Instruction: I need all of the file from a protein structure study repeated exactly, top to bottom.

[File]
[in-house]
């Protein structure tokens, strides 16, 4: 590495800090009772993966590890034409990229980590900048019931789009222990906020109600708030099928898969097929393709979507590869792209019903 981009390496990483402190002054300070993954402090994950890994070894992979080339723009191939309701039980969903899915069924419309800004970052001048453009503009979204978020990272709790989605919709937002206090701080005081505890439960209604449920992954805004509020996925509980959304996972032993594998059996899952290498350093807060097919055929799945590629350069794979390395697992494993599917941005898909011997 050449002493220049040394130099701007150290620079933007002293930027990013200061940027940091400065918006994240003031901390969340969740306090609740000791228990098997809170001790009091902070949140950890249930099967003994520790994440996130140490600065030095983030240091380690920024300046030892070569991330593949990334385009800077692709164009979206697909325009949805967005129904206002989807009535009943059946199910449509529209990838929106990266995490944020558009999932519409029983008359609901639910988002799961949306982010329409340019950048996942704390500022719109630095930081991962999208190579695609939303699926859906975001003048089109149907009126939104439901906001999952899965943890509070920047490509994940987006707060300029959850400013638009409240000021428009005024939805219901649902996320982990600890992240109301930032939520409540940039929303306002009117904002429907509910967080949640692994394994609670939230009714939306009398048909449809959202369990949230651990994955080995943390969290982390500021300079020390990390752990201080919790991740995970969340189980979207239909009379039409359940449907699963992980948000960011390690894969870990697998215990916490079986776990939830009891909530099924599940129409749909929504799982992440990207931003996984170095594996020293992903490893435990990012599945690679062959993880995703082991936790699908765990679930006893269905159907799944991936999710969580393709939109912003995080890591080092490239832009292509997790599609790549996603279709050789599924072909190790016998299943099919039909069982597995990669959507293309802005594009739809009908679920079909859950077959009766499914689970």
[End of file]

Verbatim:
[in-house]
């Protein structure tokens, strides 16, 4: 590495800090009772993966590890034409990229980590900048019931789009222990906020109600708030099928898969097929393709979507590869792209019903 981009390496990483402190002054300070993954402090994950890994070894992979080339723009191939309701039980969903899915069924419309800004970052001048453009503009979204978020990272709790989605919709937002206090701080005081505890439960209604449920992954805004509020996925509980959304996972032993594998059996899952290498350093807060097919055929799945590629350069794979390395697992494993599917941005898909011997 050449002493220049040394130099701007150290620079933007002293930027990013200061940027940091400065918006994240003031901390969340969740306090609740000791228990098997809170001790009091902070949140950890249930099967003994520790994440996130140490600065030095983030240091380690920024300046030892070569991330593949990334385009800077692709164009979206697909325009949805967005129904206002989807009535009943059946199910449509529209990838929106990266995490944020558009999932519409029983008359609901639910988002799961949306982010329409340019950048996942704390500022719109630095930081991962999208190579695609939303699926859906975001003048089109149907009126939104439901906001999952899965943890509070920047490509994940987006707060300029959850400013638009409240000021428009005024939805219901649902996320982990600890992240109301930032939520409540940039929303306002009117904002429907509910967080949640692994394994609670939230009714939306009398048909449809959202369990949230651990994955080995943390969290982390500021300079020390990390752990201080919790991740995970969340189980979207239909009379039409359940449907699963992980948000960011390690894969870990697998215990916490079986776990939830009891909530099924599940129409749909929504799982992440990207931003996984170095594996020293992903490893435990990012599945690679062959993880995703082991936790699908765990679930006893269905159907799944991936999710969580393709939109912003995080890591080092490239832009292509997790599609790549996603279709050789599924072909190790016998299943099919039909069982597995990669959507293309802005594009739809009908679920079909859950077959009766499914689970």